Environmental Science and Studies Program

An Abundance of Resources

Juniata College's unique geographic location gives students the opportunity to live and study in nature.

Why Choose Juniata College’s Environmental Sciences and Studies (ESS) Program?

Juniata is located in a region of central Pennsylvania containing abundant natural resources. It is a beautiful setting to study the environment. Mountains and forests, diverse wildlife and aquatic habitats, field work and being outdoors are highlights of the learning experience in the ESS Program.

“Where else would you want to be? Wouldn’t you want to choose a school close to nature?” asks Dr. George Merovich, associate professor of fisheries and aquatic sciences. Juniata offers hands-on learning in the field with small classes, the opportunity to conduct research with faculty, and countless experiential learning opportunities including those provided by Juniata’s 365-acre environmental research complex for ESS students, the Raystown Field Station.

“Our outdoor resources make us who we are in the environmental sciences space” says Merovich. The field station offers access to expansive, mountainous wildlands within the Raystown Branch of the Juniata River watershed, a major lake fishery on Raystown Lake (largest inland reservoir in Pennsylvania), as well as an educational program rare for an undergraduate institution. The Environmental Science Program has a collaboration with the U.S. Army Corps of Engineers, who manage Raystown Lake, and this adds research and applied science experiences for students on more than 29,000 acres of water and forest resources.

ESS students experience a wide variety of disciplines and may focus on wildlife conservation, fisheries and aquatic sciences, or environmental studies. Classes take advantage of the area’s natural resources putting research methods and techniques into practice, such as sampling biota that live in water, surveying habitats for protecting wildlife, and employing different measuring devices to assess the health and quality of the environment. Juniata’s ESS Program presents content and theory in a student-centered, collaborative atmosphere and reinforces that learning with hands-on, experiential activity. Learn more and schedule a time to talk about studying environmental science at Juniata.

ESS students and alumni share their experiences:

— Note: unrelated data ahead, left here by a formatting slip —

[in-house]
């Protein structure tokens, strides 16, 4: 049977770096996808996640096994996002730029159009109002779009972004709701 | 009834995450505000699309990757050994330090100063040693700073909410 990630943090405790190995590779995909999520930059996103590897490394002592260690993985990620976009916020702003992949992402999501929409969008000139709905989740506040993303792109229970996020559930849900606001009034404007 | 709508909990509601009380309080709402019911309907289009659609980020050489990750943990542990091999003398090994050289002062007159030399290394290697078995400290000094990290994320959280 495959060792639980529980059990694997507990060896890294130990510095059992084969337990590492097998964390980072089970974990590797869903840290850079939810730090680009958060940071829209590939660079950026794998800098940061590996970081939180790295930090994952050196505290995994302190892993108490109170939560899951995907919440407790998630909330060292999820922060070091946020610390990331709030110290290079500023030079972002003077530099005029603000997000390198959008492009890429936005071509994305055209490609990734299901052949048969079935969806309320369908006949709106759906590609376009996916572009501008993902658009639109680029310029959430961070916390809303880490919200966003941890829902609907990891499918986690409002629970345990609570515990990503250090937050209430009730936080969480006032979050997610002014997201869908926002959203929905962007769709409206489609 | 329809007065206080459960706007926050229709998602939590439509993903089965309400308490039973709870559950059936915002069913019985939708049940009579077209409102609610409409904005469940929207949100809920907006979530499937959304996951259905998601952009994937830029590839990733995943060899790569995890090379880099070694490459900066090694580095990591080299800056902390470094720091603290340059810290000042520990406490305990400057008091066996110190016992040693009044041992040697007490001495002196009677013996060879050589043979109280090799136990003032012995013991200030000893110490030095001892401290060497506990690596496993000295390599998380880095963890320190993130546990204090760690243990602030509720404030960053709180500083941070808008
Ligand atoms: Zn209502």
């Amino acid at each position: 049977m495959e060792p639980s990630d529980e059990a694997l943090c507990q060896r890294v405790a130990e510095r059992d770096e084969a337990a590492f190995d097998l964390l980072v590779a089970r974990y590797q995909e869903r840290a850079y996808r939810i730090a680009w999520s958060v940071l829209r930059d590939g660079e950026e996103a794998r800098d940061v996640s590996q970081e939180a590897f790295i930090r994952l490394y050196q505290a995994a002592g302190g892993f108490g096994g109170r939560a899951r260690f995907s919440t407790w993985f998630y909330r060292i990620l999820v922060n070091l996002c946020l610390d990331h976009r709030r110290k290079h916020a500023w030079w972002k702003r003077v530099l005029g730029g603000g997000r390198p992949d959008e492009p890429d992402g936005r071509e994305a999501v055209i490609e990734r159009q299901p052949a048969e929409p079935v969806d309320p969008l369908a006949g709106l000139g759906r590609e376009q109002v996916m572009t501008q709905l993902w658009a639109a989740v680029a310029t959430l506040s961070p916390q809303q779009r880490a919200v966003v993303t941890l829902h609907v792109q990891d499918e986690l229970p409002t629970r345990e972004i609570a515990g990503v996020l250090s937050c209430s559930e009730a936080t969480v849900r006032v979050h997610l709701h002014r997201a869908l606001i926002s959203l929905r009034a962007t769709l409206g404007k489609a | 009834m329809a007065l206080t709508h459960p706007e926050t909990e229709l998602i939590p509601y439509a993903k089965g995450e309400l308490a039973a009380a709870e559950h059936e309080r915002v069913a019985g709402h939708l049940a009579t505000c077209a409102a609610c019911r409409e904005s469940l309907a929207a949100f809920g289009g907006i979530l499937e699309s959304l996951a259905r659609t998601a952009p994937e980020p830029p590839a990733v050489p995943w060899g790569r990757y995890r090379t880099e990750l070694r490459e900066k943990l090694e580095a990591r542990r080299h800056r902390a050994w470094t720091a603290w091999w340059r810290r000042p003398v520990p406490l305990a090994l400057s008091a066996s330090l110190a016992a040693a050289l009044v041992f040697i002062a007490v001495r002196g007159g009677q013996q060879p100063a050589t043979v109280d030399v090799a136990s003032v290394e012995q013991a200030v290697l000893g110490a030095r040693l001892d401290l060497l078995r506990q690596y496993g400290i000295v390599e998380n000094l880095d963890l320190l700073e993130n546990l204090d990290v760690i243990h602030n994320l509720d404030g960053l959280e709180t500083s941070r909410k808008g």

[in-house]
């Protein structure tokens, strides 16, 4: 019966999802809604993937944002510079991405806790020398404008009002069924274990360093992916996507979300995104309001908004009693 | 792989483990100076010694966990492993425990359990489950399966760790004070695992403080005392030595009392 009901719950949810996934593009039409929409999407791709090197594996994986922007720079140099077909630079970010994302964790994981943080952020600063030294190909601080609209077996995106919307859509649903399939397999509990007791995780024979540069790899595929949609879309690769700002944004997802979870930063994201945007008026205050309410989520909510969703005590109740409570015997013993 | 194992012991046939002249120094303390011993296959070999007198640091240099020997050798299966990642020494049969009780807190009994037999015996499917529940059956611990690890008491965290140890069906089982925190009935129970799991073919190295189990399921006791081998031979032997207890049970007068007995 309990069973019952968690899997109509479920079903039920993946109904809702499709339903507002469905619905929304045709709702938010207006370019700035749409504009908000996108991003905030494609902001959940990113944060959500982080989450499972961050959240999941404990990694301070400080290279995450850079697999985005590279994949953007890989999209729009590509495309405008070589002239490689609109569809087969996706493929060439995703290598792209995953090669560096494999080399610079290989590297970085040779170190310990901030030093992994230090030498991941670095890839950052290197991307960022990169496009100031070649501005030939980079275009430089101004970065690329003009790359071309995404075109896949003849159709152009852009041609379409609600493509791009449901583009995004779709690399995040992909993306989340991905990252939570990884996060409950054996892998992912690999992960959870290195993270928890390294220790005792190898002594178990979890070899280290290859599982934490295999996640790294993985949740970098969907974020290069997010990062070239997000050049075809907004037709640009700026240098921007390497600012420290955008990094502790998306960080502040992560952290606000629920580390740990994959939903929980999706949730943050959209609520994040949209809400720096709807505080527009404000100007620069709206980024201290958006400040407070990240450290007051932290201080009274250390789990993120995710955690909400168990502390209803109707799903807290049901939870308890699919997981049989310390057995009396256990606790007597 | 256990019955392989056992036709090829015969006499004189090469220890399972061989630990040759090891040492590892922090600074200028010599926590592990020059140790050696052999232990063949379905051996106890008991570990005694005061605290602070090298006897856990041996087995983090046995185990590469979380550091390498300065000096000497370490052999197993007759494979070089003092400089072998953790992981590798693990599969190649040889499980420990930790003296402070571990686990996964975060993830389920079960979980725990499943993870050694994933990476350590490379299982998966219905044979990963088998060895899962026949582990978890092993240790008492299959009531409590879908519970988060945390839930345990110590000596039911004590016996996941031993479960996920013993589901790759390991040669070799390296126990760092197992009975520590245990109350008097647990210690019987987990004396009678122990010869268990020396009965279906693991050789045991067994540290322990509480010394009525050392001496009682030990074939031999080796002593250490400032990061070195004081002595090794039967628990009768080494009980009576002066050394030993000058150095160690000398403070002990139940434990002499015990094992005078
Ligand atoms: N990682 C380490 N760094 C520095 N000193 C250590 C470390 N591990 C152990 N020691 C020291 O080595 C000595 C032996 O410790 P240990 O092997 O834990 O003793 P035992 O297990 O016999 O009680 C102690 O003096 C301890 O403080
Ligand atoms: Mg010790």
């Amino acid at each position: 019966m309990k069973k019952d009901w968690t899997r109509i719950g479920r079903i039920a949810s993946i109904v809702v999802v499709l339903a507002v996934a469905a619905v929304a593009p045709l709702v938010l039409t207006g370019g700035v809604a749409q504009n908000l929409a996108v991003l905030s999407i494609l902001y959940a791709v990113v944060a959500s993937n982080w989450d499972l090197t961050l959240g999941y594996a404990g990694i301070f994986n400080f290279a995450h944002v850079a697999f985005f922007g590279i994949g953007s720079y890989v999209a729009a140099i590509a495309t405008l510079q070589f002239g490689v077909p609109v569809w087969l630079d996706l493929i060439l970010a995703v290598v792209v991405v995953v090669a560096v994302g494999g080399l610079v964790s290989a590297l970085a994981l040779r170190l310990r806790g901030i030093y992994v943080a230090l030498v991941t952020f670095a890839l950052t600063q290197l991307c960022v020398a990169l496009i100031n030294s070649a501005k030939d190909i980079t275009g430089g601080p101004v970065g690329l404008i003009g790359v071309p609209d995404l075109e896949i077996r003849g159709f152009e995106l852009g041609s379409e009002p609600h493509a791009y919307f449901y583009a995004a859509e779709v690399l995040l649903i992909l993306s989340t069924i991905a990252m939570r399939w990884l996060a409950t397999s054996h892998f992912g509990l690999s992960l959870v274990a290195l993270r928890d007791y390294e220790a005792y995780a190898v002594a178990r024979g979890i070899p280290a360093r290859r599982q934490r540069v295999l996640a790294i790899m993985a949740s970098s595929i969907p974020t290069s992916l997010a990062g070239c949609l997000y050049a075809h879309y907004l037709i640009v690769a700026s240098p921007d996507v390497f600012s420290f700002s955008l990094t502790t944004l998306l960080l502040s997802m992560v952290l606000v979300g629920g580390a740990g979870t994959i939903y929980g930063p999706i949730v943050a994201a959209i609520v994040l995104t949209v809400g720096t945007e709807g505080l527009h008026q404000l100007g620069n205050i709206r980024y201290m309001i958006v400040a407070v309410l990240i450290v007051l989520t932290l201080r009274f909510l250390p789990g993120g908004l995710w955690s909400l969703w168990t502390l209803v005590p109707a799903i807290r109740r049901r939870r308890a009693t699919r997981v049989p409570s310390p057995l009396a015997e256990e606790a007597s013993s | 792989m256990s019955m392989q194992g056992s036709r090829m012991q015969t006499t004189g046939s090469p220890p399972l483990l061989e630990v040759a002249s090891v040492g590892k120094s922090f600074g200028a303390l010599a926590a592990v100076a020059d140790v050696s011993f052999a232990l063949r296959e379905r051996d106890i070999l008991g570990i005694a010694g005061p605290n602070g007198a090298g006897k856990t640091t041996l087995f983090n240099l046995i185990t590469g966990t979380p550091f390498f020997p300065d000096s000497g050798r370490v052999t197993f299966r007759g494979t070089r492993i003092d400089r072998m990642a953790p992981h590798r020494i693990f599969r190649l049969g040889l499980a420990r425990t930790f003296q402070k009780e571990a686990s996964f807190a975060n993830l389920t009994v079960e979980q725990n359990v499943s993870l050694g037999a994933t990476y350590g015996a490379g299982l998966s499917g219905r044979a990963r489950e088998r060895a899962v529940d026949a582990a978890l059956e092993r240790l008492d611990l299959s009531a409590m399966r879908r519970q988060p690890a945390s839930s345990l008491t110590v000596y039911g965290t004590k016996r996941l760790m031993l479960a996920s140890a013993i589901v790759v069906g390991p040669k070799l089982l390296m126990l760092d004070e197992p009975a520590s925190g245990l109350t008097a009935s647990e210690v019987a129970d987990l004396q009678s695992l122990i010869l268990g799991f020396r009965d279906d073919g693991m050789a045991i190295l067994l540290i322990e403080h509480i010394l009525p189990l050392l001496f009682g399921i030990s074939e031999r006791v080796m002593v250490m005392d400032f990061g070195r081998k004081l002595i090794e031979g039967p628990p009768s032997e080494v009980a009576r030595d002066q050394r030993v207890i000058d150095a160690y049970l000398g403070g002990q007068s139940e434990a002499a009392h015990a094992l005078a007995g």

Grace Lewis ’21

Grace Lewis ’21

Wildlife Conservation

Grace Lewis knew she wanted to pursue environmental science in high school when she realized her passion for the outdoors could be made into a profession. Juniata’s ESS Program stood out among others, especially with the 365-acre Raystown Field Station. “You just can’t get that other places” Grace said. The station makes incorporating what you learn in the classroom within the field almost immediately possible. Grace is currently spending a second semester at the field station, where she is taking a nature photography course with a morning lecture and afternoon of taking photographs. In her freshman biology class, she was surveying streams in the second week. “It’s hard to compare that level of hands-on experience with other schools.” Grace’s experiential learning opportunities have been robust. Grace is now in her final semester following a return from spending winter break in Alaska, where she used her award from the ESS professional development fund for an animal care volunteer position at the Alaska Wildlife Conservation Center. Grace also continues environmental research with ESS Program Director Dr. Uma Ramakrishnan on the Allegheny woodrat, a threatened species in Pennsylvania (PA). Additional experiences have included an environmental education internship with the Raystown Conversation Education Partnership (RayCEP, a partnership between Army Corps of Engineers, Juniata College, and the Friends of Raystown Lake); commendation on her research poster during a Pennsylvania Chapter of The Wildlife Society annual conference; a handful of volunteer opportunities with the PA Game Commission; studying abroad in New Zealand where Grace was involved with local conservation associations; and a volunteer position in her hometown at the Lehigh Gap Nature Center where she led ecosystem comparison hikes for K-6 students. “Juniata has truly provided me with a one-of-a kind experience, and I wouldn’t want it any other way.”

Nicholas (Nick) Smith '21

Nicholas (Nick) Smith '21

Fisheries and Aquatic Sciences